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Rationale for the Routine Application of Lung Ultrasound in the Management of Coronavirus Disease 2019 (COVID-19) Patients in Middle- to Low-Income Countries

  • Omar Yassef Antùnez-Montes
    Correspondence
    Address correspondence to: Omar Yassef Antúnez-Montes, Av. Capitán Carlos León S/N, Peñón de los Baños, Venustiano Carranza, 15620 Ciudad de México, CDMX.
    Affiliations
    Departamento de docencia e investigación, Instituto Latinoamericano de Ecografía en Medicina (ILEM), México City, México

    SOLJAC MD, Servicios Médicos de Emergencia, Aeropuerto Internacional de la Ciudad de México, México City, México
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  • Danilo Buonsenso
    Affiliations
    Department of Woman and Child Health and Public Health, Fondazione Policlinico Universitario A. Gemelli IRCCS, Rome, Italy

    Istituto di Microbiologia, Università Cattolica del Sacro Cuore, Rome, Italy
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  • Sergio Omar Paz-Ortega
    Affiliations
    Departamento de docencia e investigación, Instituto Latinoamericano de Ecografía en Medicina (ILEM), México City, México

    Cruz Roja Mexicana, Estado de México Coordinación, de Capacitación Ciudad de México, México City, México

    SOLJAC MD, Servicios Médicos de Emergencia, Aeropuerto Internacional de la Ciudad de México, México City, México
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      To the Editor:
      The global pandemic of coronavirus disease 2019 (COVID-19) (severe acute respiratory syndrome coronavirus 2 [SARS-CoV-2]) is an unprecedented event that is overloading health services worldwide. In México, the situation is no less worrying. When we started working with lung ultrasound (LUS) in México, 118 cases and 1 death had been registered in the country; at the time of writing of this article, 56,594 cases and 6090 deaths had been confirmed. The increase in cases and saturation of all medical services at all levels call for swift action and close attention, as well as precise diagnoses, especially in patients in respiratory distress. The scenarios in which this care will be provided will range from primary care services, such as a paramedic's swift arrival on the scene; to admission of a patient to the hospital and transport to the intensive care unit (ICU); to an increase in the demand for services; to reduced access to care and imaging studies, for both hospitalized and walk-in patients (for thorax radiography and computed tomography scans). This, together with the low level of accuracy in physical examinations that accompanies massive scenarios, calls for more rapid and efficient examination methods that allow the patient to be studied at any moment and place with a method that can be repeated as many times as necessary and with immediate results.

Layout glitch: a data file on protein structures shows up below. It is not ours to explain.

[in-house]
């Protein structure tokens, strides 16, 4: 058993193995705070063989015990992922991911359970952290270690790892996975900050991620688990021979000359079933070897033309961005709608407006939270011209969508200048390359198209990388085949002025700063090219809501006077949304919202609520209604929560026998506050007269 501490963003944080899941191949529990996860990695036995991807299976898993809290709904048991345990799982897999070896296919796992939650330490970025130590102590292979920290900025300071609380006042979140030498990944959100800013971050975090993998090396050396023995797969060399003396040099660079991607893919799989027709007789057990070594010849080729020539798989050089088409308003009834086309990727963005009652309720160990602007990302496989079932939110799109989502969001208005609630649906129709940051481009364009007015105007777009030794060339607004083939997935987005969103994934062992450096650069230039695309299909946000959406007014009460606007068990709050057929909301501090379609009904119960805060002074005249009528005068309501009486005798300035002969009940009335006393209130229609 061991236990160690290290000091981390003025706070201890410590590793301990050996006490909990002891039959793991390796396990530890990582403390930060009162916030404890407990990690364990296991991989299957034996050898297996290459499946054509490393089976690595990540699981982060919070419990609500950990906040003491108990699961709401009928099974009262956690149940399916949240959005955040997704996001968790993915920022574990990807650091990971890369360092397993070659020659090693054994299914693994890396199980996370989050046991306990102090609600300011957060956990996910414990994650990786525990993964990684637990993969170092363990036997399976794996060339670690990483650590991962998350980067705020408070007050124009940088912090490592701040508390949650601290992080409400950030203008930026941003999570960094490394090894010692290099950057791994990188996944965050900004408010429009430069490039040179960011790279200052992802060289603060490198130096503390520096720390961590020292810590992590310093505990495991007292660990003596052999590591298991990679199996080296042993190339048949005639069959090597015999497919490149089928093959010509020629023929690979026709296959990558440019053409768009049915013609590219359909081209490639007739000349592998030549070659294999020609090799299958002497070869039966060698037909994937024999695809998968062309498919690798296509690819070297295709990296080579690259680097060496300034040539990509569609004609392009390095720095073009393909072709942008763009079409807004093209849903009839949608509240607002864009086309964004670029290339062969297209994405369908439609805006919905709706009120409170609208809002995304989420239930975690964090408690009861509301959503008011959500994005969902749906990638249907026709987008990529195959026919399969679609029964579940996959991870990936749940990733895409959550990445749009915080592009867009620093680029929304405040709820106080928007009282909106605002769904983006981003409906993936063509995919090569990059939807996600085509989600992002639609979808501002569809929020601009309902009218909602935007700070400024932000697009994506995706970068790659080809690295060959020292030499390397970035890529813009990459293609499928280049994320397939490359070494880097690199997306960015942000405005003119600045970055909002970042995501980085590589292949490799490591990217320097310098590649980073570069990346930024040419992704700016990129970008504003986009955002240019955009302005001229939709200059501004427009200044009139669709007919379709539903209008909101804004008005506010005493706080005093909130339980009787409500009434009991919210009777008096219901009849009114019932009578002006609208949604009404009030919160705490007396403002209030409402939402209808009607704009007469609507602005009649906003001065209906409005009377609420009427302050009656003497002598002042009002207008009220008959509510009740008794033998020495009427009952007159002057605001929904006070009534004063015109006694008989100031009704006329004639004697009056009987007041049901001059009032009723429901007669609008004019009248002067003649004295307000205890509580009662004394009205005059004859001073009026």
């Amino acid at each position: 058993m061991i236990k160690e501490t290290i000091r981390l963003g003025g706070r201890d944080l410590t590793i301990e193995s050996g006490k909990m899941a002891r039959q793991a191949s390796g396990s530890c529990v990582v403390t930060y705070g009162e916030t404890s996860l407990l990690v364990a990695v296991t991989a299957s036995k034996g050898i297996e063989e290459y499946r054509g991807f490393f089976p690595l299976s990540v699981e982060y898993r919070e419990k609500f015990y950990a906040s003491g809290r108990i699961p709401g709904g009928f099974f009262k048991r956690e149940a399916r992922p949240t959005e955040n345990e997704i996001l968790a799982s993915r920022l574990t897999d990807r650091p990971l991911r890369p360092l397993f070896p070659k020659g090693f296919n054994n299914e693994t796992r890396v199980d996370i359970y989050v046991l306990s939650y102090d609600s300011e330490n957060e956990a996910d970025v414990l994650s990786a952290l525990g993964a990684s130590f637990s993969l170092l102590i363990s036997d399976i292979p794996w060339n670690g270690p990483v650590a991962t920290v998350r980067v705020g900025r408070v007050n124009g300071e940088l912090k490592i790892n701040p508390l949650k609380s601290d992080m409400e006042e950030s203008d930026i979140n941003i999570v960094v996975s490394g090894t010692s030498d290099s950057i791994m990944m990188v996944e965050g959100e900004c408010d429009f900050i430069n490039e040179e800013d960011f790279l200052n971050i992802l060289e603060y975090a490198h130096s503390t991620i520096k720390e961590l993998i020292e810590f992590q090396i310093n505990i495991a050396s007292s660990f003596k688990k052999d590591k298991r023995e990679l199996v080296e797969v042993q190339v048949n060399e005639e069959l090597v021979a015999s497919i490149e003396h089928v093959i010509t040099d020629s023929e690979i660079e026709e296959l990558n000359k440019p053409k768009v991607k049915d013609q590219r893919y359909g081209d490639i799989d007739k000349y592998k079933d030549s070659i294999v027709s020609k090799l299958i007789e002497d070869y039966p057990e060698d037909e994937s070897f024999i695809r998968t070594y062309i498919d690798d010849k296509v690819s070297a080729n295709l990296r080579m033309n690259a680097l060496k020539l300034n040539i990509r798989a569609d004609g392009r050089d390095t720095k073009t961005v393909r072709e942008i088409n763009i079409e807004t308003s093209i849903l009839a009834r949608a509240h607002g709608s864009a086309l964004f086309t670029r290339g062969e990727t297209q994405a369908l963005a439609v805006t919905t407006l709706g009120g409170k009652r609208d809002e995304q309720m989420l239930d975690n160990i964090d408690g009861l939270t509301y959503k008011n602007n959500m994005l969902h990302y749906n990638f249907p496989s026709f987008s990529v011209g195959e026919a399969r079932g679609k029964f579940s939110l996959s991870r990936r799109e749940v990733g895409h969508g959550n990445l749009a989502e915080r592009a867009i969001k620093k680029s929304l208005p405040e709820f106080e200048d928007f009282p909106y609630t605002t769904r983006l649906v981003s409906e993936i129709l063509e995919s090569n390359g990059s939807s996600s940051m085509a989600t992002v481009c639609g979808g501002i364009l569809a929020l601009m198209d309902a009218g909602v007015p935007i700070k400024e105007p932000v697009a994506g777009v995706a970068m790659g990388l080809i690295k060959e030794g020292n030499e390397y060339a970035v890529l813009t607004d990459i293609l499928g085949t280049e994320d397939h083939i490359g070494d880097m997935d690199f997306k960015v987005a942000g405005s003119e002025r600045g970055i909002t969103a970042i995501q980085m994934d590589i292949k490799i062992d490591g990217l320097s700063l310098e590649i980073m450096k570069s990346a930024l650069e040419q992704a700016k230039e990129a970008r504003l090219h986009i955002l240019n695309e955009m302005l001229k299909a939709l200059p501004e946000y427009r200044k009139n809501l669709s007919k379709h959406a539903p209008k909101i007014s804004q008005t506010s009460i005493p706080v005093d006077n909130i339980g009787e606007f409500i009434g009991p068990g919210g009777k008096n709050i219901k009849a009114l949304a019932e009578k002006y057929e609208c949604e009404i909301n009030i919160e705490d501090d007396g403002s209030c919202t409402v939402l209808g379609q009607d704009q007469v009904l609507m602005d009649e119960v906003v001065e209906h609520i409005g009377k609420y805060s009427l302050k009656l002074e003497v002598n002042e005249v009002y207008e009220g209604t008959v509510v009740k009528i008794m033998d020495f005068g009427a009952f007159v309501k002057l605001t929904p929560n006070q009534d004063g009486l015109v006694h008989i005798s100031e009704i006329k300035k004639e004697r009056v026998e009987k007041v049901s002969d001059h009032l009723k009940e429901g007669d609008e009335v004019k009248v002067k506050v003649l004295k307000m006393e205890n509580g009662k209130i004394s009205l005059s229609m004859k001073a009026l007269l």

During the last week, authors D.B. from Italy and O.Y.A.M from México started a collaboration to introduce LUS into the management of COVID-19 patients in México, where the routine use of secondary level imaging is not always easily available and there is an unprecedented need for optimization of the allocation of resources for all health care services.
      Our “transoceanic” collaboration began when, on 24 March 2020, D.B. described LUS in a confirmed COVID-19 case in Italy (
      • Buonsenso D.
      • Pata D.
      • Chiaretti A.
      COVID-19 outbreak: Less stethoscope, more ultrasound.
      ,
      • Buonsenso D.
      • Piano A.
      • Raffaelli F.
      • Bonadia N.
      • Gaetano D.K.
      • Franceschi F.
      Point-of-care lung ultrasound findings in novel coronavirus disease-19 pnemoniae: A case report and potential applications during COVID-19 outbreak.
      ;
      • Musolino A.M.
      • Supino M.C.
      • Buonsenso D.
      • Ferro V.
      • Valentini P.
      • Magistrelli A.
      • Lombardi M.H.
      • Romani L.
      • D'Argenio P.
      • Campana A.
      Roman Lung Ultrasound Study Team for Pediatric COVID-19 (ROMULUS COVID Team)
      Lung ultrasound in children with COVID-19: Preliminary findings [e-pub ahead of print].
      ). Since then, several authors have confirmed the utility of LUS for these patients, with the main patterns described being pleural line irregularities, vertical artifacts (rare and isolated, or multiple), subpleural consolidations without bronchogram and areas of white lung. These lesions are characterized by a typical “patchy” and bilateral distribution, particularly in symptomatic patients. Colleagues from México with experience in LUS began using LUS routinely and developed a simple point-of-care ultrasound (POCUS)-based triage for COVID-19, aimed at properly allocating resources and prioritizing patients’ access to main hospitals (Fig. 1).